Despite the impact of the COVID-19 pandemic on the egg industry, companies and producers continue to make progress on their commitments to source only eggs from hens that are cage-free by 2026 or sooner, according to Compassion in World Farming’s annual EggTrack report.
According to the 2020 report– the first to expand beyond the US and Europe to include global companies – 134 of 210 (63%) of companies tracked made progress. Of the 210 companies, 80 operate globally, 57 operate only in North America or the United States, and 73 operate only in Europe. The report includes an interactive website that displays the progress of each company compared to its competitors.
“Nearly every major food company is committed to being 100 percent cage-free by 2026, or sooner,” said Rachel Dreskin, US Executive Director, Compassion in World Farming. “The 2020 EggTrack report shows us who’s leading the flock, and who’s falling behind. As we look towards a fully cage-free future we will continue to hold companies accountable, work with them to make progress, and provide support to ensure the right systems are being invested in, and ultimately ensure that meaningful improvements are made for every laying hen whether she lives in the United States, China, or Europe.”
The 2020 EggTrack Report found that:
Five companies made eggcellent progress, including:
- General Mills: increased its global cage-free sourcing from 40% to 55%.
- Danone: increased its global cage-free sourcing from 43% to 88%.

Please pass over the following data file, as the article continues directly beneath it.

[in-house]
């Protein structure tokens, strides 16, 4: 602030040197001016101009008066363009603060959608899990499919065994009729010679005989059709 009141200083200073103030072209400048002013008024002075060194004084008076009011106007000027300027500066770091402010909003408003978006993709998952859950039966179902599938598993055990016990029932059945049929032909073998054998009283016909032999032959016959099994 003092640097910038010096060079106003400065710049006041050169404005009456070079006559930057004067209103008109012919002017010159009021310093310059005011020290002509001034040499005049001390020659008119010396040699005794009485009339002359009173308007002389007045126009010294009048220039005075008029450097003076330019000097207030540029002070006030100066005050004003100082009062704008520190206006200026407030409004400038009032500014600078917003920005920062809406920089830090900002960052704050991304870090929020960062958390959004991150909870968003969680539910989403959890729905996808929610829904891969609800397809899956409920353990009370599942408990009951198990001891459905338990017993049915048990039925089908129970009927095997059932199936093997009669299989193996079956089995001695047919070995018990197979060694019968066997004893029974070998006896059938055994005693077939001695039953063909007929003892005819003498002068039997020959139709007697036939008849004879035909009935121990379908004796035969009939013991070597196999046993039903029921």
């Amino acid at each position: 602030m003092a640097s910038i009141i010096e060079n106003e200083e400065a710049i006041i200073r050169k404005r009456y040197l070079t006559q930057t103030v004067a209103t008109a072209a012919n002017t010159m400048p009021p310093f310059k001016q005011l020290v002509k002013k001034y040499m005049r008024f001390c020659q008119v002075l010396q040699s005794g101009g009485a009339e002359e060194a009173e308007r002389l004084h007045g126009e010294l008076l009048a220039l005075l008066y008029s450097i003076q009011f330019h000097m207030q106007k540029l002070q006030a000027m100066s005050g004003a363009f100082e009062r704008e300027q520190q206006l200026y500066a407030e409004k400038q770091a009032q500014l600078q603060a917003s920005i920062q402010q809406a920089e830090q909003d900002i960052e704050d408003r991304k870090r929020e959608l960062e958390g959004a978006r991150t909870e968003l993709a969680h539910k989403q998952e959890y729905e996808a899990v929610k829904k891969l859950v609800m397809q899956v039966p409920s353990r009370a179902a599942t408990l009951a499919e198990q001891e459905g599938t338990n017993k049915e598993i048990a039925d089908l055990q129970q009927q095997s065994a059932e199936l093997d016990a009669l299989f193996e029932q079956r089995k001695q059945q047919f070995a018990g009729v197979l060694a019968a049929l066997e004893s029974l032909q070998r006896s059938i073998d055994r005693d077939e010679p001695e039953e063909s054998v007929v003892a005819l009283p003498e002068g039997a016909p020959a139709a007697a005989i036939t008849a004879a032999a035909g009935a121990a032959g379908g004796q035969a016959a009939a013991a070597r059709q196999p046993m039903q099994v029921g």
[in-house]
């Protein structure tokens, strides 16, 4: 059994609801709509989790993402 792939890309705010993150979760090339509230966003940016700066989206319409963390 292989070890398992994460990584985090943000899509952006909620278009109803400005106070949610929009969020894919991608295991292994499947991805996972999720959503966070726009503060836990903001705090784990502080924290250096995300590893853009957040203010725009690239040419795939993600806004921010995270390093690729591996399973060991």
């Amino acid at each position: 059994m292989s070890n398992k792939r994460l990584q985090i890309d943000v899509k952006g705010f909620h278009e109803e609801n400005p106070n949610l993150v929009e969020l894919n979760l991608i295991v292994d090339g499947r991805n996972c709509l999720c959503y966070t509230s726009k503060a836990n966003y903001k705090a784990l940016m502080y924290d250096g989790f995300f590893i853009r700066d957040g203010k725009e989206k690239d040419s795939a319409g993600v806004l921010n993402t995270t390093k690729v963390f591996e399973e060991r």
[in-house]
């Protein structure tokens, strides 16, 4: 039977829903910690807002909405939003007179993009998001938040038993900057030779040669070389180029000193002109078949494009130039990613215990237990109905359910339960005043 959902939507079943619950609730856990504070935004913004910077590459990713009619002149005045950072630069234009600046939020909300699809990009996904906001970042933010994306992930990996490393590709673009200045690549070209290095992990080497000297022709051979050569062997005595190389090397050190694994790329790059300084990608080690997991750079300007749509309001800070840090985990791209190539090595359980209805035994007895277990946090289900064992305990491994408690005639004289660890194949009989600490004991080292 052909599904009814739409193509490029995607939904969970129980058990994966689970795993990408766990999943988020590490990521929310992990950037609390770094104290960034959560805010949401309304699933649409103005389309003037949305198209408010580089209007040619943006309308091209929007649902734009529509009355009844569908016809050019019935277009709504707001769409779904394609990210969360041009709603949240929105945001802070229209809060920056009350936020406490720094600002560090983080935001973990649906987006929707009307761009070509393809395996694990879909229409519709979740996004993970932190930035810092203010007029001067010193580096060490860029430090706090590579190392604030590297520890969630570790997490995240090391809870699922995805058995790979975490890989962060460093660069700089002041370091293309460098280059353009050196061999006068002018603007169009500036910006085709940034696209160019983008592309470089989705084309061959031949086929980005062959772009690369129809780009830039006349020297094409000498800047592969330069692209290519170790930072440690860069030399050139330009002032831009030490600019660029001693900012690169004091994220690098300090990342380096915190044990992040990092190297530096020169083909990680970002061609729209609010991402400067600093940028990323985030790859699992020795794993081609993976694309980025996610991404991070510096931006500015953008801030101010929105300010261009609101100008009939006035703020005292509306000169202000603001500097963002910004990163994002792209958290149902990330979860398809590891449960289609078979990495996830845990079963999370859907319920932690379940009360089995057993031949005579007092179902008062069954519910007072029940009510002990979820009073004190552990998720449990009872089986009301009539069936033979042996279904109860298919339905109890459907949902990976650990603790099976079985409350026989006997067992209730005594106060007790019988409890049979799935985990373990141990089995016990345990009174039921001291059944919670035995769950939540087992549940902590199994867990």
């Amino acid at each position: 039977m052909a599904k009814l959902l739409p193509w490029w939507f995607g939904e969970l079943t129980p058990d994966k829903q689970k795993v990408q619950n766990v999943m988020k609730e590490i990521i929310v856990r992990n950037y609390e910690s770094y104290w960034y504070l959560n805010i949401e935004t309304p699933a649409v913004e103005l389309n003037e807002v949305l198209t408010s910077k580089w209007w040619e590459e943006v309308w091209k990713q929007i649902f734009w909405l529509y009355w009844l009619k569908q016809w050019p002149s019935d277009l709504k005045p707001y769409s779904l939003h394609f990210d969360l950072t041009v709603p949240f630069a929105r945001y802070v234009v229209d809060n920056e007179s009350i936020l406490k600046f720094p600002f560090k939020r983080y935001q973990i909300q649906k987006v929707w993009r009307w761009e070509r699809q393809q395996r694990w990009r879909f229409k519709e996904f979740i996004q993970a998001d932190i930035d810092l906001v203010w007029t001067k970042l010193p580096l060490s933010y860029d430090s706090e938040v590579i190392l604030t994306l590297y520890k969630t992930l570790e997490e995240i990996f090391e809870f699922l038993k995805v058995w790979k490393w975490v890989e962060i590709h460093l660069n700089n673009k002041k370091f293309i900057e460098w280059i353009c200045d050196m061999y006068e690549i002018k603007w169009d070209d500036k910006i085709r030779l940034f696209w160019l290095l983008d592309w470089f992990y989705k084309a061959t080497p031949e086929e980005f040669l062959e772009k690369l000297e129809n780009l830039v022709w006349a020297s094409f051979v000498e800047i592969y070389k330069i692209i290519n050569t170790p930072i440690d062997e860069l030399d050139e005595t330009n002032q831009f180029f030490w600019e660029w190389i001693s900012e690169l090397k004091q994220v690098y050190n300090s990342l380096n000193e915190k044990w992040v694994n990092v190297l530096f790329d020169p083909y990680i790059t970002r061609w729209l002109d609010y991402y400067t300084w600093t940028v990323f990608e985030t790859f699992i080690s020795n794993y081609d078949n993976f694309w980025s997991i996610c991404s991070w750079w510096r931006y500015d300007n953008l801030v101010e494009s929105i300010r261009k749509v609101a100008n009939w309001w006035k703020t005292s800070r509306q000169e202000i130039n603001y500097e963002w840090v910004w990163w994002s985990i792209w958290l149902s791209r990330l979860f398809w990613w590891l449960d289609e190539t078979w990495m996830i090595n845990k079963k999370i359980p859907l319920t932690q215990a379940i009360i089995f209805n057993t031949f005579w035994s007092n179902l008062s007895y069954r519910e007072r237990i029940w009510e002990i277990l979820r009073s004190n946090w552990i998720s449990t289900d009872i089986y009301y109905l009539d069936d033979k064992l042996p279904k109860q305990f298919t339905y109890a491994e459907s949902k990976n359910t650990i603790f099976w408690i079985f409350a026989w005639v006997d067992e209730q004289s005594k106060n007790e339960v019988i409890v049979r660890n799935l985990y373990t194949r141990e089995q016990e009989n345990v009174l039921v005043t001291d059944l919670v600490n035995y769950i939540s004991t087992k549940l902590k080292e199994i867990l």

- McDonald’s: increased cage-free sourcing from 33% to 43% in the US.
- Subway: increased cage-free sourcing from 11% to 24% in the US.
- Marriott: reported that 44% of eggs are cage-free globally and 54% of eggs in their US business are cage-free.
While five companies are falling eggregiously behind:
- Burger King: retracted its European cage-free egg commitment and reporting.
- Hardee’s and Carl’s Jr.: used to have a commitment to source 100% cage-free eggs by 2025 but it is no longer public.
- Krispy Kreme Donuts: used to have a commitment to source 100% cage-free eggs by 2026 but it is no longer public.
- The Fresh Market: has missed its commitment deadline and has not reported progress against it.
Demand for cage-free eggs is growing globally:
- Corporate demand for cage-free eggs is no longer limited to European and North American markets. Since 2016 when Compassion first published EggTrack, the number of companies with global cage-free commitments has grown from 5 to more than 37, including global giants like Nestlé, Marriott, Barilla, Kellogg’s, Aldi Sud, and Aldi Nord and brands like, Breyer’s, Hellmann’s, Ben & Jerry’s, Sara Lee, Entenmann’s, and Häagen-Dazs.
In the past five years, nearly every major food company has committed to go 100% cage-free, with the proportion of hens raised in cage-free systems in the US growing from 9.8% in 2016 to 25.1% today. Cage-free eggs come from hens raised in barns, where they have space to turn around and stretch their wings, as well as places to perch, scratch, nest and take dust baths.
By contrast, battery cages where most hens still live only give them space equivalent to the size of a sheet of paper. Caging hens for the purpose of egg production is one of the worst-of-the-worst factory farming practices.
As cage-free markets grow globally, companies and consumers should be aware of “combination” and “limited access” systems, which are marketed by manufacturers as “cage-free” and endorsed by industry groups but have doors which can be easily closed – allowing a producer to switch back to caged production, or more worryingly, during “cage-free” production when an auditor isn’t present.